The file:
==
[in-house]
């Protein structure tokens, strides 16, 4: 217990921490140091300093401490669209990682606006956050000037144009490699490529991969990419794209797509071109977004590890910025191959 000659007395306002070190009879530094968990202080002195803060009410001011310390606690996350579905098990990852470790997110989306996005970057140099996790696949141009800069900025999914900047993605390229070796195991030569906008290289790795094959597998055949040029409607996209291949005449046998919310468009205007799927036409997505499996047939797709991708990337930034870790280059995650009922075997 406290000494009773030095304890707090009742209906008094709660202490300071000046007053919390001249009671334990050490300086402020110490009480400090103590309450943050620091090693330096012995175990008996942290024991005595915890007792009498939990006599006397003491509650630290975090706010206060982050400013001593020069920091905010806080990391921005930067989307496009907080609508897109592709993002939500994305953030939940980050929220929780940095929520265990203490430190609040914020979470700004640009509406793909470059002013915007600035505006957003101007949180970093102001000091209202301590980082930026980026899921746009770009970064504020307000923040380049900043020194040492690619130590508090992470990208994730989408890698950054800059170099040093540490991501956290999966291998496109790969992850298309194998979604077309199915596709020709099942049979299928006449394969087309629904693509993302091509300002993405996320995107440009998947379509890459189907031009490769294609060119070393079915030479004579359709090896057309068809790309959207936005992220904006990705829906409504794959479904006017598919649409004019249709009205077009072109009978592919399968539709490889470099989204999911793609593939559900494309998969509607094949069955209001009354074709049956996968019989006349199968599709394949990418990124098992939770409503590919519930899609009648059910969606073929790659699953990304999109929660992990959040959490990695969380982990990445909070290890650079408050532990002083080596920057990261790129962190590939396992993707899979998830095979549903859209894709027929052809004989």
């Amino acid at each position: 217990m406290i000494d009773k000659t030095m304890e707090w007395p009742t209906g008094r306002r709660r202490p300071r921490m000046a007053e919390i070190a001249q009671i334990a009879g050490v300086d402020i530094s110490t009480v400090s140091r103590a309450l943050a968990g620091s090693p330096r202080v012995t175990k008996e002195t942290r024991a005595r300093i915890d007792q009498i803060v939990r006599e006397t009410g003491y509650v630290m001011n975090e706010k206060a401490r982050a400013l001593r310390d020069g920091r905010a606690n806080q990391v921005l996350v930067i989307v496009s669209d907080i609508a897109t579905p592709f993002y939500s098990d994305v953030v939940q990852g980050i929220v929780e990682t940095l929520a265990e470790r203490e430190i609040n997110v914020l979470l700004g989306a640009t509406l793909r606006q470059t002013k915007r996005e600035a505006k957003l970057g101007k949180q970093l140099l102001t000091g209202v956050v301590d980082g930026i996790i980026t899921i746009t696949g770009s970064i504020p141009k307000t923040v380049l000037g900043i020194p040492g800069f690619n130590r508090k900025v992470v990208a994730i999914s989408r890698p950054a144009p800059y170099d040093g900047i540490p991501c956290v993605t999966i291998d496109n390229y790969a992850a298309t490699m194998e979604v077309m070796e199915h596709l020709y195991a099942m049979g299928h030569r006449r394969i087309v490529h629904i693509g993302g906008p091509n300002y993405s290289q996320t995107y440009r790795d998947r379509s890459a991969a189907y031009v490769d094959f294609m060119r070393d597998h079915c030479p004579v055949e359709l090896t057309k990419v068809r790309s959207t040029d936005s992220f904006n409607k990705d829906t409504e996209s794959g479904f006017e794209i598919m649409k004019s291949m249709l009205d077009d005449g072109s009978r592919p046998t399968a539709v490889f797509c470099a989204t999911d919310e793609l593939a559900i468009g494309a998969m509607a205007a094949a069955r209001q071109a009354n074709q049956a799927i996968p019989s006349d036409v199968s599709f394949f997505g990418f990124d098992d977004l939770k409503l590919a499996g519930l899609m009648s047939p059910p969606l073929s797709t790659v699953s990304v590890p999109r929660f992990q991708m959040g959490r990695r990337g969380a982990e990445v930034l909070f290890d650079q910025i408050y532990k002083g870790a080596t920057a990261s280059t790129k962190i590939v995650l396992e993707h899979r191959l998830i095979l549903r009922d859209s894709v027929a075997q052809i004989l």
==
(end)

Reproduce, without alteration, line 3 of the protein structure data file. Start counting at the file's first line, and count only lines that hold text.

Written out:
């Amino acid at each position: 217990m406290i000494d009773k000659t030095m304890e707090w007395p009742t209906g008094r306002r709660r202490p300071r921490m000046a007053e919390i070190a001249q009671i334990a009879g050490v300086d402020i530094s110490t009480v400090s140091r103590a309450l943050a968990g620091s090693p330096r202080v012995t175990k008996e002195t942290r024991a005595r300093i915890d007792q009498i803060v939990r006599e006397t009410g003491y509650v630290m001011n975090e706010k206060a401490r982050a400013l001593r310390d020069g920091r905010a606690n806080q990391v921005l996350v930067i989307v496009s669209d907080i609508a897109t579905p592709f993002y939500s098990d994305v953030v939940q990852g980050i929220v929780e990682t940095l929520a265990e470790r203490e430190i609040n997110v914020l979470l700004g989306a640009t509406l793909r606006q470059t002013k915007r996005e600035a505006k957003l970057g101007k949180q970093l140099l102001t000091g209202v956050v301590d980082g930026i996790i980026t899921i746009t696949g770009s970064i504020p141009k307000t923040v380049l000037g900043i020194p040492g800069f690619n130590r508090k900025v992470v990208a994730i999914s989408r890698p950054a144009p800059y170099d040093g900047i540490p991501c956290v993605t999966i291998d496109n390229y790969a992850a298309t490699m194998e979604v077309m070796e199915h596709l020709y195991a099942m049979g299928h030569r006449r394969i087309v490529h629904i693509g993302g906008p091509n300002y993405s290289q996320t995107y440009r790795d998947r379509s890459a991969a189907y031009v490769d094959f294609m060119r070393d597998h079915c030479p004579v055949e359709l090896t057309k990419v068809r790309s959207t040029d936005s992220f904006n409607k990705d829906t409504e996209s794959g479904f006017e794209i598919m649409k004019s291949m249709l009205d077009d005449g072109s009978r592919p046998t399968a539709v490889f797509c470099a989204t999911d919310e793609l593939a559900i468009g494309a998969m509607a205007a094949a069955r209001q071109a009354n074709q049956a799927i996968p019989s006349d036409v199968s599709f394949f997505g990418f990124d098992d977004l939770k409503l590919a499996g519930l899609m009648s047939p059910p969606l073929s797709t790659v699953s990304v590890p999109r929660f992990q991708m959040g959490r990695r990337g969380a982990e990445v930034l909070f290890d650079q910025i408050y532990k002083g870790a080596t920057a990261s280059t790129k962190i590939v995650l396992e993707h899979r191959l998830i095979l549903r009922d859209s894709v027929a075997q052809i004989l």